Sep 30, 2013

Grape and Olive Harvests in Italy

Sangiovese grapes I harvested at Cecchi Winery
Participating in an Italian harvest, whether it's grapes or olives, is an uplifting experience.

Italy's Autumnal harvest season is one big celebration, beginning in mid-September with the picking of white wine grapes, booming in October with the harvest of the red varieties, and peaking in November, that magical month of olive picking and olive oil production.

Harvests are entertaining because they're not exclusive to local farmers or even the estate's winemakers.

Travelers and enthusiast come from all over to help out. It's a fascinating and convivial experience that shows off the ancient winemaking and olive pressing process, while emphasizing the importance of teamwork. As a bonus, participants get to taste local wine and eat hearty food.  Continue Reading ➔

Sep 20, 2013

Frozen Campari and Raspberry

It started perfect, but I can't say the vacation ended on a high note.

The empty city streets after the holiday exodus; sandy feet and suntanned shoulders; the joys of rustic country living in a beautiful Renaissance villa; my Dad's impromptu visit; the romantic whistling train, the lull of mid-afternoon poolside naps whose tempo was kept by cicada song... all vanished when my entire family was taken ill with a dreadful gastrointestinal virus caught during the last week of our stay in the Tuscan idyll.

We adults all bounced back quickly, having only shed a few timely pounds. Unfortunately my little boy of 7 years and only 30 kilos, had a harder time. He struggled with vomit and other nether end liquid loss for eighteen never-ending days. These were dotted with rushed emergency room visits, intravenous drips, risk of dehydration, many many sleepless nights and copious electrolyte intake. The poor child just could not keep anything solid down. My nerves drawn very thin, I managed to keep my head only thanks to the advice of friends and family, and their reassuring words of parenting wisdom.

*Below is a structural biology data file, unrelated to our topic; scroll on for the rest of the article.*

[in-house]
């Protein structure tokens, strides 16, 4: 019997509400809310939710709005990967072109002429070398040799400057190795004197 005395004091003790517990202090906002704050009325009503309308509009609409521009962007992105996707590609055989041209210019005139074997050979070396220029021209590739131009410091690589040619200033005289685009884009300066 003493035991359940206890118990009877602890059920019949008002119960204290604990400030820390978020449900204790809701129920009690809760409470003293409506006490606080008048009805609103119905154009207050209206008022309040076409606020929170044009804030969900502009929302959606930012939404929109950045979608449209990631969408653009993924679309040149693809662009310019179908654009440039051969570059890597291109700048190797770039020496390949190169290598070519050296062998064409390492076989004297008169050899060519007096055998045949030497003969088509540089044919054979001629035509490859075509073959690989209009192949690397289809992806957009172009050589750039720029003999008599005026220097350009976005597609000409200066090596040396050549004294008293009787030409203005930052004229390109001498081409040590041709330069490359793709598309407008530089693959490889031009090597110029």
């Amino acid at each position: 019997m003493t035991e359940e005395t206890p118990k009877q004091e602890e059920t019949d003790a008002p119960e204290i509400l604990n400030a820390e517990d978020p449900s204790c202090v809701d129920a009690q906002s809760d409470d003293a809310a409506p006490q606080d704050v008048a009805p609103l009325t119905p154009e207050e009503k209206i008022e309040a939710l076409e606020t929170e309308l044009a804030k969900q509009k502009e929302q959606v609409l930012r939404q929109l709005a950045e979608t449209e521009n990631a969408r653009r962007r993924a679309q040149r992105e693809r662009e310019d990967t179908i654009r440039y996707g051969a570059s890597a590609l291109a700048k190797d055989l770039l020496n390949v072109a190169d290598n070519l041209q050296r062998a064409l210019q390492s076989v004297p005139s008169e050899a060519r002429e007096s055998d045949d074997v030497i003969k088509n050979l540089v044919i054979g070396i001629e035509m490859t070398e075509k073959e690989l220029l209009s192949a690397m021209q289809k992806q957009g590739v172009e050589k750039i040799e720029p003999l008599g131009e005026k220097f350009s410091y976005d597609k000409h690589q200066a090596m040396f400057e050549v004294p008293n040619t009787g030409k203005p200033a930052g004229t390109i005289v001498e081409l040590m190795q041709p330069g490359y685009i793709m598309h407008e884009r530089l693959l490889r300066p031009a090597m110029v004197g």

We are now out of the tunnel. In order to regain some color on our cheeks we stole to the beach on the weekend, and a wholesome diet of white fish, boiled carrots and potatoes – assisted by lots of seaside splashing and beach activities – brought appetite and energy back to my boy's frail and weakened organism. He lost a total of 4 kilos (that's 8.8 lbs) which on a child is monumental.

The little guy started school two weeks ago and seems to have finally regained all his natural stamina. I can finally breathe.

In a crazy attempt to cling on the last shreds of summer – rain is drizzling down my window panes as I type this – and in order to nullify the down-pointed end of our disastrous vacation, I'm celebrating my child's overall success by posting a super summery treat. It involves booze and raspberries, both much needed and effective rescue remedies for us caregivers and single moms in distress.

Frozen Campari and Raspberry
1 kg (5 cups) wild raspberries
200 gr (1 cup) sugar
50 ml (1/4 cup) water
5 tablespoons straight Campari
The zest from 1 orange, freshly grated
Sea or Kosher salt

In a blender combine the raspberries, sugar, water and the Campari, blitzing on medium speed until the raspberries are completely pureed, this should take no more than 1 minute.

Pour the resulting puree through a fine mesh strainer into a mixing bowl, pressing with a spoon to separate the juice from the seeds.

Stir in a teaspoon of orange zest, then add a pinch of salt.

If you have a gelato machine, you can do this easily, following the manufacturer's instructions. I did it by hand. Yes, but don't panic. All you do is transfer the puree to the freezer, placed in a shallow tray, and stir with a wire whisk every 30 minutes for two hours. This prevents crystallization.

Move the slushy mixture to a deeper air tight container, like Tupperware or a loaf tin covered with foil, and allow it to freeze overnight. If you leave it in the shallow tray there's the risk it can harden and become a big popsicle. What you want instead is a soft, granita sludge-like consistency.

Scoop out and serve your frozen delight in individual bowls garnished with an orange wedge and a straw. Or eat straight out of the freezer with a large spoon.